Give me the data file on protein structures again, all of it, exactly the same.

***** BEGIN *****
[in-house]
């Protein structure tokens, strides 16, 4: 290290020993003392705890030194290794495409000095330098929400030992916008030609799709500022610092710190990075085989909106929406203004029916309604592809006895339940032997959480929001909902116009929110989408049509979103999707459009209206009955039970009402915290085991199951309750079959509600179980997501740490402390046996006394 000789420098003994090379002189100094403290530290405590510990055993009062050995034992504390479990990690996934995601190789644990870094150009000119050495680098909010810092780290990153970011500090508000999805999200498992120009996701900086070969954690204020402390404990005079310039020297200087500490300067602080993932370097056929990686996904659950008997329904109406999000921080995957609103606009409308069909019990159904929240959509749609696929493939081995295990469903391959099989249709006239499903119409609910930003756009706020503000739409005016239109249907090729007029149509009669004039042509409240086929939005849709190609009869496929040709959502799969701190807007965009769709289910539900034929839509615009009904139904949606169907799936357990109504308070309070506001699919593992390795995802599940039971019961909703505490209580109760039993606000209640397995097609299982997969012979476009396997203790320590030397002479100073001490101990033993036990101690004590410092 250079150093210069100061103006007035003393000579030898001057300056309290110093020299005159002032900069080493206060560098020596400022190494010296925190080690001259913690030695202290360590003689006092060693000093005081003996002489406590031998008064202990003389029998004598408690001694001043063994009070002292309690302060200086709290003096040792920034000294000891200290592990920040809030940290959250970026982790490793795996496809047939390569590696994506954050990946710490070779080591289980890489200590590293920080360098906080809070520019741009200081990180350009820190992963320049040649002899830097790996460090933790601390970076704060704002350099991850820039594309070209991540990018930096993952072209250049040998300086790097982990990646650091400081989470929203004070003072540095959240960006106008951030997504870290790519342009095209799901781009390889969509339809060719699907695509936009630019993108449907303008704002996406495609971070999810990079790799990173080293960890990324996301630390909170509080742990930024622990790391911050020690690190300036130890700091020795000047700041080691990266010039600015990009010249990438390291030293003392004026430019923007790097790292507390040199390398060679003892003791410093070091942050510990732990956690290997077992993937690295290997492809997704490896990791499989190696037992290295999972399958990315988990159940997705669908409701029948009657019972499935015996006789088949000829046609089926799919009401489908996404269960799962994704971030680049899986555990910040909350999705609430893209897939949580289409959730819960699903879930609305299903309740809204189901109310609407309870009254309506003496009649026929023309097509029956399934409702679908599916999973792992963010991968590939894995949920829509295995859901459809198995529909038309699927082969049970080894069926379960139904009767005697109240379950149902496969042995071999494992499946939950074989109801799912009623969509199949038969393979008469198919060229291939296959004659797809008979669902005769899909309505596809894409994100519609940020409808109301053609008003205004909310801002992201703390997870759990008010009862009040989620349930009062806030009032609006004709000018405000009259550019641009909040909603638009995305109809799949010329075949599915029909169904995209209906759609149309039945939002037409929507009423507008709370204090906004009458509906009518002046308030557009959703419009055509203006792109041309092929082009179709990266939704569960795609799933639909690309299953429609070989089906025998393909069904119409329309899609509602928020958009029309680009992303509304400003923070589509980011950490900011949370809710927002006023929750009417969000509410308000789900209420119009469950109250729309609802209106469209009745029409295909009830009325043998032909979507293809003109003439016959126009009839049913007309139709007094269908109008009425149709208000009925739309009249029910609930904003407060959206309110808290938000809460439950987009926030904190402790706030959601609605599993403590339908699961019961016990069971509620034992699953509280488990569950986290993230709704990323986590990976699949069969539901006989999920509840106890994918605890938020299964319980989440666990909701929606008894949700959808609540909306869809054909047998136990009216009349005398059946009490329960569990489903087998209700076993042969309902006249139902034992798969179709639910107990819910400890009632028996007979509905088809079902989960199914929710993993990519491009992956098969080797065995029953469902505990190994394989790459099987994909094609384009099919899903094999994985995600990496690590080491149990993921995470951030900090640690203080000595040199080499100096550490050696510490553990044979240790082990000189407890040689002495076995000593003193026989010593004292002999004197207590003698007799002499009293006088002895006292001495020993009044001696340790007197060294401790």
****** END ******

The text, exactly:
[in-house]
């Protein structure tokens, strides 16, 4: 290290020993003392705890030194290794495409000095330098929400030992916008030609799709500022610092710190990075085989909106929406203004029916309604592809006895339940032997959480929001909902116009929110989408049509979103999707459009209206009955039970009402915290085991199951309750079959509600179980997501740490402390046996006394 000789420098003994090379002189100094403290530290405590510990055993009062050995034992504390479990990690996934995601190789644990870094150009000119050495680098909010810092780290990153970011500090508000999805999200498992120009996701900086070969954690204020402390404990005079310039020297200087500490300067602080993932370097056929990686996904659950008997329904109406999000921080995957609103606009409308069909019990159904929240959509749609696929493939081995295990469903391959099989249709006239499903119409609910930003756009706020503000739409005016239109249907090729007029149509009669004039042509409240086929939005849709190609009869496929040709959502799969701190807007965009769709289910539900034929839509615009009904139904949606169907799936357990109504308070309070506001699919593992390795995802599940039971019961909703505490209580109760039993606000209640397995097609299982997969012979476009396997203790320590030397002479100073001490101990033993036990101690004590410092 250079150093210069100061103006007035003393000579030898001057300056309290110093020299005159002032900069080493206060560098020596400022190494010296925190080690001259913690030695202290360590003689006092060693000093005081003996002489406590031998008064202990003389029998004598408690001694001043063994009070002292309690302060200086709290003096040792920034000294000891200290592990920040809030940290959250970026982790490793795996496809047939390569590696994506954050990946710490070779080591289980890489200590590293920080360098906080809070520019741009200081990180350009820190992963320049040649002899830097790996460090933790601390970076704060704002350099991850820039594309070209991540990018930096993952072209250049040998300086790097982990990646650091400081989470929203004070003072540095959240960006106008951030997504870290790519342009095209799901781009390889969509339809060719699907695509936009630019993108449907303008704002996406495609971070999810990079790799990173080293960890990324996301630390909170509080742990930024622990790391911050020690690190300036130890700091020795000047700041080691990266010039600015990009010249990438390291030293003392004026430019923007790097790292507390040199390398060679003892003791410093070091942050510990732990956690290997077992993937690295290997492809997704490896990791499989190696037992290295999972399958990315988990159940997705669908409701029948009657019972499935015996006789088949000829046609089926799919009401489908996404269960799962994704971030680049899986555990910040909350999705609430893209897939949580289409959730819960699903879930609305299903309740809204189901109310609407309870009254309506003496009649026929023309097509029956399934409702679908599916999973792992963010991968590939894995949920829509295995859901459809198995529909038309699927082969049970080894069926379960139904009767005697109240379950149902496969042995071999494992499946939950074989109801799912009623969509199949038969393979008469198919060229291939296959004659797809008979669902005769899909309505596809894409994100519609940020409808109301053609008003205004909310801002992201703390997870759990008010009862009040989620349930009062806030009032609006004709000018405000009259550019641009909040909603638009995305109809799949010329075949599915029909169904995209209906759609149309039945939002037409929507009423507008709370204090906004009458509906009518002046308030557009959703419009055509203006792109041309092929082009179709990266939704569960795609799933639909690309299953429609070989089906025998393909069904119409329309899609509602928020958009029309680009992303509304400003923070589509980011950490900011949370809710927002006023929750009417969000509410308000789900209420119009469950109250729309609802209106469209009745029409295909009830009325043998032909979507293809003109003439016959126009009839049913007309139709007094269908109008009425149709208000009925739309009249029910609930904003407060959206309110808290938000809460439950987009926030904190402790706030959601609605599993403590339908699961019961016990069971509620034992699953509280488990569950986290993230709704990323986590990976699949069969539901006989999920509840106890994918605890938020299964319980989440666990909701929606008894949700959808609540909306869809054909047998136990009216009349005398059946009490329960569990489903087998209700076993042969309902006249139902034992798969179709639910107990819910400890009632028996007979509905088809079902989960199914929710993993990519491009992956098969080797065995029953469902505990190994394989790459099987994909094609384009099919899903094999994985995600990496690590080491149990993921995470951030900090640690203080000595040199080499100096550490050696510490553990044979240790082990000189407890040689002495076995000593003193026989010593004292002999004197207590003698007799002499009293006088002895006292001495020993009044001696340790007197060294401790």